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heat. When the internal fauces are viewed, they are sometimes without any appearance of inflammation; but frequently a redness, and even swelling, appear: and sometimes in the fauces there is an appearance of matter like to that rejected by coughing. With the symptoms now described, and particularly with great difficulty of breathing, and a sense of strangling in the fauces, the patienf; is sometimes suddenly taken off.
325. There have been many dissections made of infants who had died of this disease; and almost constantly there has appeared a preternatural piemb-rane lining the whole internal surface of the Upper part of the trachea, and extending in the same manner downwards into some of its ramifications. This preternatural membrane may be easily separated, and sometimes has been found separated in part, from the subjacent proper membrane of the trachea. This last is commonly found entire, that is, without any appearance of erosion or ulceration; but it frequently shews the vestiges of inflammation, and is covered by a matter resembling pus, like to that rejected by coughing; and very often a matter of the same kind is found in the bronchia, sometimes in considerable quantity.
326. From the remote causes of this disease; (rom the catarrhal symptoms commonly attending h; from the pyrexia constantly present with it j from the same kind of preternatural membrane being found in the trachea when the cynanche ma» ligna is communicated to it; and, from the vestiges of inflammation on the trachea discovered upon dissection; we must conclude, that the disease consists in an inflammatory affection of the mucous membrane of the larynx and trachea, producing an exudation analogous to that found on the surface of inflamed viscera, and appearing partly in a membranous crust, and partly in a fluid resembling pus.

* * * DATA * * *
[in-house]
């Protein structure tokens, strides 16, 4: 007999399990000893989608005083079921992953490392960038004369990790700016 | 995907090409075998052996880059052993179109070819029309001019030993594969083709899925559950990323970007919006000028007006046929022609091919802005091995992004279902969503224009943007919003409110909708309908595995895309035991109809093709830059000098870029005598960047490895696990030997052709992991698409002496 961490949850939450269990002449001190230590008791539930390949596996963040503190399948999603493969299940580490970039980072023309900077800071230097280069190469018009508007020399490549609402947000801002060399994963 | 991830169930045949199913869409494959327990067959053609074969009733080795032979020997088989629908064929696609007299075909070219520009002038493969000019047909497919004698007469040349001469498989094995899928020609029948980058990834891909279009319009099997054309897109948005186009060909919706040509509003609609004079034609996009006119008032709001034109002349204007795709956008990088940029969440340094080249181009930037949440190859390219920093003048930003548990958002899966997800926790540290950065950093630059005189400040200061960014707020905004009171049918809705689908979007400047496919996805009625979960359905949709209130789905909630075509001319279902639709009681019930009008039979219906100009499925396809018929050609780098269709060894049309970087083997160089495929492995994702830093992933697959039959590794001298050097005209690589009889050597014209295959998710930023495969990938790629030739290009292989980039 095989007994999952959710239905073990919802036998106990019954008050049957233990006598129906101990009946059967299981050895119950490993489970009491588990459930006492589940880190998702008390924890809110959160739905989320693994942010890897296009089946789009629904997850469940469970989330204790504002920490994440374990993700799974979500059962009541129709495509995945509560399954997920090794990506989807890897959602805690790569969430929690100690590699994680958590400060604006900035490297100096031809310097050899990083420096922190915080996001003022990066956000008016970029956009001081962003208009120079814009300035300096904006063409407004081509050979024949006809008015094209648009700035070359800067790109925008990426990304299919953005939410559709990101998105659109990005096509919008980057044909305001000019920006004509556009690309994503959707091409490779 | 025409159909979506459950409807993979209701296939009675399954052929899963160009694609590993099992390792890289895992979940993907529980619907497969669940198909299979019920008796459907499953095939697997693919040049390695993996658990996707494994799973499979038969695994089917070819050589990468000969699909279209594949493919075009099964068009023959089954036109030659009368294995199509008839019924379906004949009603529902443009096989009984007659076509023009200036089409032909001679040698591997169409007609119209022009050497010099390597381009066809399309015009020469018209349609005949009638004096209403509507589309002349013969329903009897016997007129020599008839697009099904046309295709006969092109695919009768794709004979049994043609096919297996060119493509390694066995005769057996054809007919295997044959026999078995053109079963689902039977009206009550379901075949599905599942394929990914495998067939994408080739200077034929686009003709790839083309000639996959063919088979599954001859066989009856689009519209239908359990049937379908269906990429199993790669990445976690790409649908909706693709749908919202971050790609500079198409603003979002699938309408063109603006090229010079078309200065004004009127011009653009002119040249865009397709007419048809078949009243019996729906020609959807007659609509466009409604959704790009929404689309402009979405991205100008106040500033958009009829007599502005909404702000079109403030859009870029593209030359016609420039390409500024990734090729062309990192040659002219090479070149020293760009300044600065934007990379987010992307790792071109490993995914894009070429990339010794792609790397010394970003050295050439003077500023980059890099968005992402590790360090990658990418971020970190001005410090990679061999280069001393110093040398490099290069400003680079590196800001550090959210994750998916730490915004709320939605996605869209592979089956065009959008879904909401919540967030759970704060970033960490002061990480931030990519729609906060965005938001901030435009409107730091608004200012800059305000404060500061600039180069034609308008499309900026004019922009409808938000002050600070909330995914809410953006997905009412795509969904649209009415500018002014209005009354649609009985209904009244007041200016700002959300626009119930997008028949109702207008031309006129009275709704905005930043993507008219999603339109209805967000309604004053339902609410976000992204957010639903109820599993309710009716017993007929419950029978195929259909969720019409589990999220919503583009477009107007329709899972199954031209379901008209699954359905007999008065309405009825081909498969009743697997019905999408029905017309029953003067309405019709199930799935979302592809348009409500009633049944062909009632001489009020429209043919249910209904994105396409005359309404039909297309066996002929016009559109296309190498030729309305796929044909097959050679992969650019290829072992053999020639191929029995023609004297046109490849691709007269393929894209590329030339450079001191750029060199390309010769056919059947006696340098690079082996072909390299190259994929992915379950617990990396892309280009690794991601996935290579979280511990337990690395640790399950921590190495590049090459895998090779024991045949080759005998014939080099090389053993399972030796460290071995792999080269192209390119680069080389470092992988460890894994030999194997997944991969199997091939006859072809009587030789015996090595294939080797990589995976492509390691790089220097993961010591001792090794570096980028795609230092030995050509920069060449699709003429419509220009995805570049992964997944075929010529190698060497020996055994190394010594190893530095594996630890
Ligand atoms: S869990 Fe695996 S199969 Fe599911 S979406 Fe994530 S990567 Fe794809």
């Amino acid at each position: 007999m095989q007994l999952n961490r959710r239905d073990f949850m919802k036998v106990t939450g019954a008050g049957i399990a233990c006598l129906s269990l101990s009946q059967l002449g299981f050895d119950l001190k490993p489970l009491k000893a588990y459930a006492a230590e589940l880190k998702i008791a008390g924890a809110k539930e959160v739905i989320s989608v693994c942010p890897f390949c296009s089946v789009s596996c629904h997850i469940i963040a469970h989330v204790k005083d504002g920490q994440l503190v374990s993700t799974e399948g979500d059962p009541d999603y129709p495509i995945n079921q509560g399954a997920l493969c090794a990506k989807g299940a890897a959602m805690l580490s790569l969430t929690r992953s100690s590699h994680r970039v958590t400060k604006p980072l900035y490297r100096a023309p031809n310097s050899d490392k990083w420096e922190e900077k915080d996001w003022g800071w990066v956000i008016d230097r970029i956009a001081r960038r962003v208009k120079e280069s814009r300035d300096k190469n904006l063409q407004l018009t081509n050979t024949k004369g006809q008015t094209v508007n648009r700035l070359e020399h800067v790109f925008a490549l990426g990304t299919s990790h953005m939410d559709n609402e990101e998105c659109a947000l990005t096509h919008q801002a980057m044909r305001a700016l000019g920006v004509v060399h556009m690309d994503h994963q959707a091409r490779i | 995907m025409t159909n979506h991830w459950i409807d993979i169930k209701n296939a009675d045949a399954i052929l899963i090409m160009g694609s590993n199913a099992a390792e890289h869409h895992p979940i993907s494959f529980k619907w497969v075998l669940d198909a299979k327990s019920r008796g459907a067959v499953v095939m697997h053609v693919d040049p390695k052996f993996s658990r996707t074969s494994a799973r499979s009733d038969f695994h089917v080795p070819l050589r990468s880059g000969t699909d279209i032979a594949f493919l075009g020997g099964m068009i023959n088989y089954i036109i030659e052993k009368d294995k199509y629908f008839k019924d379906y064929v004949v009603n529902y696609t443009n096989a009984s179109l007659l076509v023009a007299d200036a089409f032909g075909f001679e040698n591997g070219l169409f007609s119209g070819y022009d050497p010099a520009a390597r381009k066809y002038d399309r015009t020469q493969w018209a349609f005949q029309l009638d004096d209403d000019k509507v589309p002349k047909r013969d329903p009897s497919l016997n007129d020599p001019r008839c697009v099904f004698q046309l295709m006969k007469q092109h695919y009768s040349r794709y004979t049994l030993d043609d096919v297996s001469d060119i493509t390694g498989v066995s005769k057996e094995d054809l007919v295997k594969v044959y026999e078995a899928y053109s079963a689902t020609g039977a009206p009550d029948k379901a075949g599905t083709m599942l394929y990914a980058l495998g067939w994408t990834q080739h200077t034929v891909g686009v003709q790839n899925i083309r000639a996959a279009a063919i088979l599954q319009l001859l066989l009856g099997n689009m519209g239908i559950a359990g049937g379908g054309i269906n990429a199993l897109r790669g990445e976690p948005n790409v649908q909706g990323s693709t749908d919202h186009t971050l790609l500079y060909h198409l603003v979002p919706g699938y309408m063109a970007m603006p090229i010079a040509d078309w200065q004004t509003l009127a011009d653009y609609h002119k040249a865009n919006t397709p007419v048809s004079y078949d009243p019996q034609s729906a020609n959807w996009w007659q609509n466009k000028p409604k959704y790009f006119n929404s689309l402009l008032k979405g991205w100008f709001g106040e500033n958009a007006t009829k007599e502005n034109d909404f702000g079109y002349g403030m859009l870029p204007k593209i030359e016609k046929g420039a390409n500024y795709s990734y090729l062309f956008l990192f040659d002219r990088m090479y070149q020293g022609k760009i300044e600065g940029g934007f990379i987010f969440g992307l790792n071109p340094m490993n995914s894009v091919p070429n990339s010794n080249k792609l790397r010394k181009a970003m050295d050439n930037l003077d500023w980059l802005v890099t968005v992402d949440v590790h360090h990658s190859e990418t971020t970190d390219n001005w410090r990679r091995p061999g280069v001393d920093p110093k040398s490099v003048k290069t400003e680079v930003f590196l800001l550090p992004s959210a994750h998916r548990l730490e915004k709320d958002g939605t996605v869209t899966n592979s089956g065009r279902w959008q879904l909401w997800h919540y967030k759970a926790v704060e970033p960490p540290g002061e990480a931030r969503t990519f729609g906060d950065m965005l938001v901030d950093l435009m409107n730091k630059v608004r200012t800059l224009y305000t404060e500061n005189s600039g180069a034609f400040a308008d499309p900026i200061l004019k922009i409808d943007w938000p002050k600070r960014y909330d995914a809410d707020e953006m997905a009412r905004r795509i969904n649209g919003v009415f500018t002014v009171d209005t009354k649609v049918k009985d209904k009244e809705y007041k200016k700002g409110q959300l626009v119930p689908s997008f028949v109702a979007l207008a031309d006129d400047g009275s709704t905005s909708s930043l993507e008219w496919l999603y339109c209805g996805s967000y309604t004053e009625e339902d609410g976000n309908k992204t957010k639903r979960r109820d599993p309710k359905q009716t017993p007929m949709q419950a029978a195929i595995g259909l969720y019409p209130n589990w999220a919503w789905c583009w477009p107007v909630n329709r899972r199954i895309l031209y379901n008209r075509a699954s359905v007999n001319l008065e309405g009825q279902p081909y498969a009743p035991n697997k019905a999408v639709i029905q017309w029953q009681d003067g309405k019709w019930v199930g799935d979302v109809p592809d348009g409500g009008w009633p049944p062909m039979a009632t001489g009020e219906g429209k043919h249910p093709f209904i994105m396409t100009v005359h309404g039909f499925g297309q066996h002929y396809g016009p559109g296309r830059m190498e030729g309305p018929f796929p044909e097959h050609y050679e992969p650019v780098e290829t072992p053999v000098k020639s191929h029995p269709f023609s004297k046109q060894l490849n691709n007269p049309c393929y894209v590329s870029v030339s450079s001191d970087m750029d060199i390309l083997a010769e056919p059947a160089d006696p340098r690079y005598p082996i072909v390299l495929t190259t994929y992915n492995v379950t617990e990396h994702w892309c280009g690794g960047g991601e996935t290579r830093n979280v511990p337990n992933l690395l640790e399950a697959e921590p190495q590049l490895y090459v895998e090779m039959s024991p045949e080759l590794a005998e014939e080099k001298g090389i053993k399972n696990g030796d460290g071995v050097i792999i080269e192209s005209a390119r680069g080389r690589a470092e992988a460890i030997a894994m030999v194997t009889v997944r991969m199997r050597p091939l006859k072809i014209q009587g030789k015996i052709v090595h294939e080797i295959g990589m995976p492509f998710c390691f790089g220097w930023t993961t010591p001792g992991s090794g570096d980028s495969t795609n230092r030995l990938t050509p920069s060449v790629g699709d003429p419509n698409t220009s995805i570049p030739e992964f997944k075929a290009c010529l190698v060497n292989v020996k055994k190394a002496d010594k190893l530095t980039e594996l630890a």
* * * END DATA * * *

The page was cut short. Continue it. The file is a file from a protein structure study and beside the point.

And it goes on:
327. Though this disease manifestly consists of an inflammatory affection, it does not commonly end either in suppuration or gangrene. The peculiar and troublesome circumstance of the disease seems to consist in a spasm of the muscles of the glottis, which, by inducing a suffocation, prevents the common consequences of inflammation,
328. When this disease terminates in health, it is by a resolution of the inflammation, by a ceasing of the spasm of the glottis, by an expectoration of the matter exuding from the trachea, and of the crusts formed there; and frequently it ends without any expectoration, or at least with such only as attends an ordinary catarrh.
329. When the disease ends fatally, it is by a
suffocation j seemingly, as we have said, depending upon a spasm affecting the glottis; but some, times, probably, depending upon a quantity of matter filling the bronchiae.